Volume 2 - No. 3
By Charles J. Smith,
As one travels through Petrified Forest National Monument, in eastern Arizona, just south of U. S. Highway No. 66, he may notice the wheel tracks or the old transcontinental route. In some places the ruts are a root or more deep. This is the early route to California along the thirty-firth parallel, which was followed in the 50's by Lieutenant E.F. Beale and others. About 1858, Lieutenant Beale stated: "I presume there can be no further question as to the practicability of the country near the thirty-fifth parallel for a wagon road, since Aubrey, Whipple, and myself have all travelled it successfully with wagon."
Believe it or not, had one been standing near this spot on a fall day in 1857, a strange sight would have appeared on the horizon to the east. Swinging along came a cavalcade of heavily laden camels under the charge of Hadji Ali, or "Hi Jolly", and "Greek George", who had been brought with them from the Orient. These camels were a portion of the herd which Secretary of War Jefferson Davis imported from the East in 1856. The animals were to be used as beasts of burden in transportation across what was then known as the "Great American Desert." The usual load carried by a camel was from 600 to 800 pounds; the dromedaries were to be used for express purposes. A daily journey for a camel was about 30 miles, but the dromedaries could go 75. The camels could, upon occasion, for a day or so at a time, carry burdens of 800 to 1,000 pounds. These animals were brought from Cairo and Smyrna in 1855 on the United States vessel Supply, commanded by Lieutenant D. D. Porter, afterwards an Admiral in the United States Navy. He brought back another herd, from Africa, in February, 1856, which was landed at Indianola, Texas.
In the summer of 1856 Lieutenant Beale, U. S. Topographical Engineers, was ordered to open a wagon road from Fort Defiance Arizona, to the eastern frontier of California. A part of the herd of camels was put at his disposal. The journey was "through a wilderness of forest, plain and desert, and occupied forty-eight days, when the Colorado River was reached on October 18th." They passed through what is now a part of the Petrified Forest National Monument soon after September 1, 1857. The route then led south of the San Francisco Peaks and crossed the Colorado River about 125 miles above The Needles.
Lieutenant Beale, reporting on the camels after this trip, said that they saved the members of the party many hardships, and excited the admiration of the whole party by their willingness and ability to perform the tasks set them. They carried water on the desert for the mules; they traversed stretches of country covered with the sharpest volcanic rocks, without injury to their feet; with heavy packs they climbed over mountains where the mules found it difficult to go, even with the assistance of their dismounted drivers; and to the surprise of all the party, the camels plunged into rivers without hesitation and swam them with ease.
What became of the camels? After this expedition they were used in various capacities during the time of the overland stages, but they turned out to be useless, probably because inexperienced men were left to handle them. The true Westerner had no use for the ugly beasts, and the horses and mules had an unconquerable fear of them. Packers and soldiers hated them, and finally, in about 1863, what was left of the camels was turned loose in Arizona and left to make their own living.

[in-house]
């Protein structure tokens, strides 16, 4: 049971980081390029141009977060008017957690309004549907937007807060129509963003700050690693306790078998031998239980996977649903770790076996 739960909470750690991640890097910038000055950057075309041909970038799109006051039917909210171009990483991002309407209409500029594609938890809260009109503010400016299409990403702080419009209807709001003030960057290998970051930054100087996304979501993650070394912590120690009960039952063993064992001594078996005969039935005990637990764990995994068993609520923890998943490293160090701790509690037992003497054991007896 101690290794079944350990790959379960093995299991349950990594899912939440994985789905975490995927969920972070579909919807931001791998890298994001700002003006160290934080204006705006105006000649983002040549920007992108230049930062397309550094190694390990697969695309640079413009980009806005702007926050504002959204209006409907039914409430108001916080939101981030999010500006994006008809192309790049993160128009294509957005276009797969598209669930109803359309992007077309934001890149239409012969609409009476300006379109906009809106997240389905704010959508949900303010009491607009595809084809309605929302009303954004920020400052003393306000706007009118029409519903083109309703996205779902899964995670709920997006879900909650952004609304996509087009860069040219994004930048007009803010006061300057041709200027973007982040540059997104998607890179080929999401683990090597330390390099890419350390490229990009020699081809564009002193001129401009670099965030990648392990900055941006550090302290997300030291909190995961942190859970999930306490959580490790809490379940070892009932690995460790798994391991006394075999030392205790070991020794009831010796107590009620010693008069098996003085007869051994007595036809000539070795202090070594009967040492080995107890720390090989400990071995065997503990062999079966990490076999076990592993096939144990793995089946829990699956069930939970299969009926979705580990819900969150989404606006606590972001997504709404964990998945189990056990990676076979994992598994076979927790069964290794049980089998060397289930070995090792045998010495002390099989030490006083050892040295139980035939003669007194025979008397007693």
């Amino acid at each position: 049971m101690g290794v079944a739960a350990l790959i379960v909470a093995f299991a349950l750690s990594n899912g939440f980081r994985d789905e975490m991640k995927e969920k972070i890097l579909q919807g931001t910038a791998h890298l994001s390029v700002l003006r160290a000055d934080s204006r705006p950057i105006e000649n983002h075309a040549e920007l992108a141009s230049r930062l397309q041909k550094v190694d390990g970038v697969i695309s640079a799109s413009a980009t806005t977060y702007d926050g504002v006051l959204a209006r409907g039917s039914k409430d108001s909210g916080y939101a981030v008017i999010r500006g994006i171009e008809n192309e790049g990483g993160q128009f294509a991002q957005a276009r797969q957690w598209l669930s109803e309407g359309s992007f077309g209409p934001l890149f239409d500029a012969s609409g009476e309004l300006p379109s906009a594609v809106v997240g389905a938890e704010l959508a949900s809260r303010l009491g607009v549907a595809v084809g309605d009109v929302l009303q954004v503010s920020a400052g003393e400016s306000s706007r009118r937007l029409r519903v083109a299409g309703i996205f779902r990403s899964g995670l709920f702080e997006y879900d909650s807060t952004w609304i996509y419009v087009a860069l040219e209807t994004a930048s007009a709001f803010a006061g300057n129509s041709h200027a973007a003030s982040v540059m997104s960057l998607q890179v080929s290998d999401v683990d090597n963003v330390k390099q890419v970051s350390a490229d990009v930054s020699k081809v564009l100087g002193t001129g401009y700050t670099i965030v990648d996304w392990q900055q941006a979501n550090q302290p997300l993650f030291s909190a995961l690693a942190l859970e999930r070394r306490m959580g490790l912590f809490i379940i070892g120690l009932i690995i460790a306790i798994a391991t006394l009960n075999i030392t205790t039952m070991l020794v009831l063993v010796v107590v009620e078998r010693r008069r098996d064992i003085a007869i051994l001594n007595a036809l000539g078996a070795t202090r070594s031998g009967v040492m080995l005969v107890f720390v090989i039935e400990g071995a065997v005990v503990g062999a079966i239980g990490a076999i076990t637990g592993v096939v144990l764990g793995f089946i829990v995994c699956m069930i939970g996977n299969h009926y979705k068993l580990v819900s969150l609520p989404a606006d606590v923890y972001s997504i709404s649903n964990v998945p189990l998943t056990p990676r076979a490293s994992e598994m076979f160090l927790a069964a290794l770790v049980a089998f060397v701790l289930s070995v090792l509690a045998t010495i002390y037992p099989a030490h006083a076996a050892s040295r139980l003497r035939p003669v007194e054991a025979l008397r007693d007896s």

In 1876, two Frenchmen rounded up about thirty of the animals which were roaming north of the Salt and Gila Rivers and took them to Nevada for use in the region of the Comstock mines. They were considered such a nuisance that the old Comstock freighters ordered the two Frenchmen to take the camels out of the country. They were then taken to a mining camp in Sonora, Mexico, which was the last seen of this particular herd. As late as 1879, the "Expositor" stated that a great number of camels were running wild on the banks of the Gila in Arizona. In the Prescott Democrat of December 30, 1681, there is a reference to the Arizona camels. It was stated that a capture had been made by the Indians, and a carload of camels passed through on the way East. They were in charge of an Egyptian, Al Zol, who had been sent out expressly to get them, the camels having been purchased for a "trifling sum, the Indians being very anxious to get rid of them as their cattle and horses were greatly frightened."
Of the abilities of the camel and his habits, J. M. Guinn wrote: "He could travel sixteen miles an hour. That was a virtue, but when camp was struck in the evening, and he was turned loose to sup off the succulent sage brush, either to escape the noise and profanity of the camp or to view the country, he was always seized with a desire to take a paseur of 25 or 30 miles before supper. While this took only an hour or so of his time, it involved upon his unfortunate driver the necessity of spending half the night in camel chasing. He could carry a ton - this was a commendeble virtue, but when two ships of the desert collided on a narrow trail, as they always did whenever an opportunity offered, and tons of supplies were scattered over the landscepe and the unfortunate pilots had to gather up the flotsam of the wreck, it is not strange that the mariners of the arid wastes anathematized the whole camel race from the beast the Prophet rode, down to the smallest Imp of Jefferson Davis importation."
Greek George, who accompanied Lieutenant Beale, left Arizona when the Civil War started. He died in California. Hi Jolly made his home in Arizona and died in 1902. He is buried near Salome, Arizona.
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